Helsinki is only 1000 miles away from Glasgow yet, considering how close it is, in many ways, it could not be more foreign. I think this, in itself is a huge reason to visit! One of the biggest things I have enjoyed investigating is Finnish food (those that know me will not be surprised I’m writing a post solely on food!)
So first – the great foods!
First of all, if you’re in Helsinki everyone has to visit the market at the port! The outside stalls sell amazing fresh fruit and veg and if you go round the corner to the inside market you will be able to get amazing fresh breads, freshly made smoothies and other great wee dishes which I imaging would make lovely picnic lunches in the summer! Outside you can also get some fresh fish cooked in front of you!
Finland was under Swedish rule for hundreds of years and, as a result of this, a lot of Swedish culture is also a part of Finnish culture. In Sweden they have the famous ‘Fika’, the fact there is a name for sitting down with a coffee and a pastry just shows how much these people love their coffee and pastries! In Finland there is a similar passion for them, more specifically ‘Pulla’, a kind of cardamom sweet bun. There are different types of these but by far the best and most popular is the ‘korvapuusti’ which is flavoured with cinnamon. I have fully enjoyed embracing Finnish culture by having one of these with my coffee far too regularly! Absolutely everywhere, from the newsagents to the famous Fazer cafe, sells them (of varying standard) but if you are only going to have one experience you have to go to Cafe Regatta. It’s a tiny wee coffee shop next to the sea which is the cosiest place in the world and full of the smell of cinnamon. The perfect cure for winter blues on a cold day! Whats even better is Ben and Jerry’s have a ‘cinnamon bun’ flavour ice cream over here but I confess I have yet to try it – it’s only list though!
I briefly mentions the Fazer cafe earlier. Karl Fazer is a finnish chocolate factory which has ALMOST filled the hole the lack of Dairy Milk has left (though admittedly not quite). You can buy the chocolate and sweets in any shop but for the full experience it is worth a visit to the original cafe in the centre which opened in 1891. If there is space I recommend sitting up the back under the domed roof! The hot chocolate and literally any of the cakes are highly recommended – as is the all you can eat extensive buffet breakfast!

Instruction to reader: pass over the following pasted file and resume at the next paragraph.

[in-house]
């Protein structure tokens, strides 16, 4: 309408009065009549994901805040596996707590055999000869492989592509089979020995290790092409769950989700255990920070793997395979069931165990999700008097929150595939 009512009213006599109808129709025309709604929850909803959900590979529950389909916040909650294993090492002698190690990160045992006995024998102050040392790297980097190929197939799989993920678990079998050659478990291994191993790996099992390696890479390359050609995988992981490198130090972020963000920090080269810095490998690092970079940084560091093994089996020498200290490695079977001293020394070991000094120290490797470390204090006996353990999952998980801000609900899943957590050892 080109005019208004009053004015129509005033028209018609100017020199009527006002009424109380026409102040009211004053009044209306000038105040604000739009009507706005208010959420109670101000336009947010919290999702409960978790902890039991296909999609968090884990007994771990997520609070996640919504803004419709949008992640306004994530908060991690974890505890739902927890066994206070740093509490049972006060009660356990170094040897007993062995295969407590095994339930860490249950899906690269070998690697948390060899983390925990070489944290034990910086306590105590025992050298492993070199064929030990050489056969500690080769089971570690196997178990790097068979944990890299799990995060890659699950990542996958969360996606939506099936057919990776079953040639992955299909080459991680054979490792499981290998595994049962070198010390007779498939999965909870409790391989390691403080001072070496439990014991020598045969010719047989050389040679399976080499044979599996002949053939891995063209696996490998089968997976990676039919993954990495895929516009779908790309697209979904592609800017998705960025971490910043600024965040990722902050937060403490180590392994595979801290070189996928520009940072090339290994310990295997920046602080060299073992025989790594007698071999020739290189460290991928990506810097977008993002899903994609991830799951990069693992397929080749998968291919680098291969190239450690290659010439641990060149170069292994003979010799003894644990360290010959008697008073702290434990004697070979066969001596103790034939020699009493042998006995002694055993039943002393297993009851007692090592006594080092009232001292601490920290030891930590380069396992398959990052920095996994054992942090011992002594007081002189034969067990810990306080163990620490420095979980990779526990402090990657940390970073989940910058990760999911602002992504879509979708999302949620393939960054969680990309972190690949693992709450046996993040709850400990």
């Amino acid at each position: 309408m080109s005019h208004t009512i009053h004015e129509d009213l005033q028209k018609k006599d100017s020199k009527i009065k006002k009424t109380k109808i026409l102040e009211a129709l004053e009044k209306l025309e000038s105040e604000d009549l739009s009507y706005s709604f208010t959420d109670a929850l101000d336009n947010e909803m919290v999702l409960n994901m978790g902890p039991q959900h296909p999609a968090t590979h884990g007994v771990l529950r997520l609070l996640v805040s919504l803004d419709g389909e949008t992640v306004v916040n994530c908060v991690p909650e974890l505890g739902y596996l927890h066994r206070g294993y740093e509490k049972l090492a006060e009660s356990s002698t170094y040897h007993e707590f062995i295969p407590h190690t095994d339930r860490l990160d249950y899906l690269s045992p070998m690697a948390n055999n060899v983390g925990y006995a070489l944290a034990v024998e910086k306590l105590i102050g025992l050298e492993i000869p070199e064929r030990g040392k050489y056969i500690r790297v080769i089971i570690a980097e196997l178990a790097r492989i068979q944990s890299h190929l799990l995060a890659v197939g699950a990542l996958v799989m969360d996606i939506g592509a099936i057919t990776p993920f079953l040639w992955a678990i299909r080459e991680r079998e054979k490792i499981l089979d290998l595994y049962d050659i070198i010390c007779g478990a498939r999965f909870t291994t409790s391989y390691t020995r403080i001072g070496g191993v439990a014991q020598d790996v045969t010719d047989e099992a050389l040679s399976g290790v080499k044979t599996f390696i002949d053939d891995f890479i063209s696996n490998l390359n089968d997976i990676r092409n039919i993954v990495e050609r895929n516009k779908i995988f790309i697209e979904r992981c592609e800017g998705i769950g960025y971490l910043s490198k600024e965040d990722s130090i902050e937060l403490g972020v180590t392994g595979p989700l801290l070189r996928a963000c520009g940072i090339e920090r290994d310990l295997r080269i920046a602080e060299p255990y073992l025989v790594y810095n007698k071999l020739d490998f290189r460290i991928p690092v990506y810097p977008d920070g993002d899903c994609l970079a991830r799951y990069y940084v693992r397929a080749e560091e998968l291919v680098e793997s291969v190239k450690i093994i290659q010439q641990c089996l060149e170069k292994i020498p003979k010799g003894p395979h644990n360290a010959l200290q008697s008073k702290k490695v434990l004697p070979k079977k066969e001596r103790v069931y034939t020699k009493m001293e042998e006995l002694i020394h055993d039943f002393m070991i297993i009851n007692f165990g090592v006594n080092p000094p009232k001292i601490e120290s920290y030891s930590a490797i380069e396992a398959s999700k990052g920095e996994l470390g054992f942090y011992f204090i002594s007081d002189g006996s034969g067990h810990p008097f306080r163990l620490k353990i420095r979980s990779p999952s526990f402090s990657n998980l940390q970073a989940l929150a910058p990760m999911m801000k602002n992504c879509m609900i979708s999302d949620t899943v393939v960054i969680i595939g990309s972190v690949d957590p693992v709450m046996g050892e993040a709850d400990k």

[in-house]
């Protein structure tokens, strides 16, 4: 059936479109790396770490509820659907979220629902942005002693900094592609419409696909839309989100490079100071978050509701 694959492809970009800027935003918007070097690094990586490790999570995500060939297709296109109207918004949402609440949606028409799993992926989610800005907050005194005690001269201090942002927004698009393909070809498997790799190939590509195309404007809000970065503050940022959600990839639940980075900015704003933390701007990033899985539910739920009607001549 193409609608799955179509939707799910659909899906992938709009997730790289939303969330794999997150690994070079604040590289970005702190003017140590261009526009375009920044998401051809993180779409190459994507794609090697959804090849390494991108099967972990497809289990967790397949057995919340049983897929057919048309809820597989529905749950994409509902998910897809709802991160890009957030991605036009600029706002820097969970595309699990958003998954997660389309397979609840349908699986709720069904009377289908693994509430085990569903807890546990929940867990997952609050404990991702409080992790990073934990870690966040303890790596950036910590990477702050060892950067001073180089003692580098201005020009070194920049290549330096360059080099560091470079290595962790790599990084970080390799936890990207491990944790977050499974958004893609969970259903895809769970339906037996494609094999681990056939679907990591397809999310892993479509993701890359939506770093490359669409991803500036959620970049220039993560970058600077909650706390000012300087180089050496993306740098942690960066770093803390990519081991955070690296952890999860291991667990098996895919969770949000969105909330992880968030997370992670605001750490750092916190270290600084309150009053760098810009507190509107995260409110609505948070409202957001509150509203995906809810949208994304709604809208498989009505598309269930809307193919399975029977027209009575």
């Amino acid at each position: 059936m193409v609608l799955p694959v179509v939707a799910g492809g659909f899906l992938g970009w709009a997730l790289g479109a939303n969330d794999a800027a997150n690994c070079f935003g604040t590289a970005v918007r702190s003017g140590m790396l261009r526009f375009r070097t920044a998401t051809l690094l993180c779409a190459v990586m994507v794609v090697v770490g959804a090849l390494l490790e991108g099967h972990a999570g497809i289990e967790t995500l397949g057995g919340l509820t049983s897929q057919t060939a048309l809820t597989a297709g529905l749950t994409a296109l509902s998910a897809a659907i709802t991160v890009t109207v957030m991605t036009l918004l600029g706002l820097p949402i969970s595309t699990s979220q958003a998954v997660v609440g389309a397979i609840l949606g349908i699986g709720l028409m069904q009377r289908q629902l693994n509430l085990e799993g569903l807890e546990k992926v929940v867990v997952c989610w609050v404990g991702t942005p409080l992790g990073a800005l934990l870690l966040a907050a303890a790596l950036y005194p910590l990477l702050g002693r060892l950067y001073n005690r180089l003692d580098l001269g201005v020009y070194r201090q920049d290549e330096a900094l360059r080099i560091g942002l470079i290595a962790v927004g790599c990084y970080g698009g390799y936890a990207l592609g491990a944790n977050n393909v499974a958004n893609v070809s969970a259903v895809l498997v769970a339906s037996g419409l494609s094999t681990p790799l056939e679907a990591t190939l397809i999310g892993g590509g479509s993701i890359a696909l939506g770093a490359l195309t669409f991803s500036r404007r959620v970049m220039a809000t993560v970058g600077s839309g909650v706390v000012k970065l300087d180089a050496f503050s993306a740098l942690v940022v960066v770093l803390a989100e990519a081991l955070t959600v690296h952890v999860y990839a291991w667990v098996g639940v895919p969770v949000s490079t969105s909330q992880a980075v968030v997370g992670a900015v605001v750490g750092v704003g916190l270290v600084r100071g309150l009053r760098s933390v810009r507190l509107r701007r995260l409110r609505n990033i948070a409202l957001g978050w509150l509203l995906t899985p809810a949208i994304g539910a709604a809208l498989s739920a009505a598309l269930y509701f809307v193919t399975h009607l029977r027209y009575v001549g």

Traditional meats of Finland include boar and reindeer and it’s definitely your chance to see something new! I tried reindeer whilst in lapland (see earlier blog post) and while it was nice I admit my amateur palette probably couldn’t tell the difference between it and beef – but hey give it a try and see if you have a more sophisticated palette!
Salmon soup is also a staple traditional Finnish dish. I would describe it as a cullen skink but with salmon and dill rather than smoked fish. On a cold day it is a must!
There is also a Finnish tradition of having pea soup (‘hernekeitto’) followed by pancakes and jam for lunch on a Thursday (originally this was in preparation for abstinence on a Friday for Catholics, yet the tradition has outlived the Catholic population of Finland). This is served often in the cafe in uni and why the pea soup isn’t anything to write home about – the fact it becomes an excuse to have pancakes for lunch is definitely a bonus!
And now – the foods I’m too scared to try/not such a fan of!
Liquorice fans will be in heaven here! Those of you who are like me and don’t understand the appeal – be careful, a friend once accidentally bought liquorice flavoured bread (why anyone would eat that is beyond me but if you’re adventurous go for it!). Literally everything you can think of (including bread, apparently) comes in liquorice flavour (including ice cream which seems very popular). The typical Finnish liquorice is salted (‘salmiakki’) which, admittedly, does intrigue me – though not enough to try it yet! You can also buy drinks where it is mixed with Koskenkorva (a kind of Finnish take on vodka – I actually think it’s much nicer than vodka so would recommend you try some, though maybe without the liquorice!)
As Easter is approaching I have been warned about Mämmi! While it is a favourite amongst Fins who have grown up with the tradition, the description makes me fairly wary of it! Basically it is a bowl of black ‘goo’ made of rye flour and molasses. I have been told it is nicer than it sounds but I think I might just stick to chocolate eggs this year!
Now these I have tried and, despite my large indifference, they are hugely popular amongst Fins – maybe it’s just me! Karelian pies are kind of small pies made with rye crush and filled with porridge. Personally I found them fairly bland but I have seen Fins top them with egg mayonnaise or salad so maybe that’s where I was going well. These are a staple breakfast and snack in Finland and, while I wouldn’t eat them everyday, I would recommend everyone living here tries one.
Well there you go – hope that wets your appetite for Finland! While you all probably have greater concerns about life in Finland than the food, it is very foreign in some ways, yet amazing in others so I thought I’d show you the basics!
If you have any other concerns please don’t hesitate to get in touch at firstname.lastname@example.org – also have a look at the blog I posted just before this where I addressed some of the issues you might be worried about.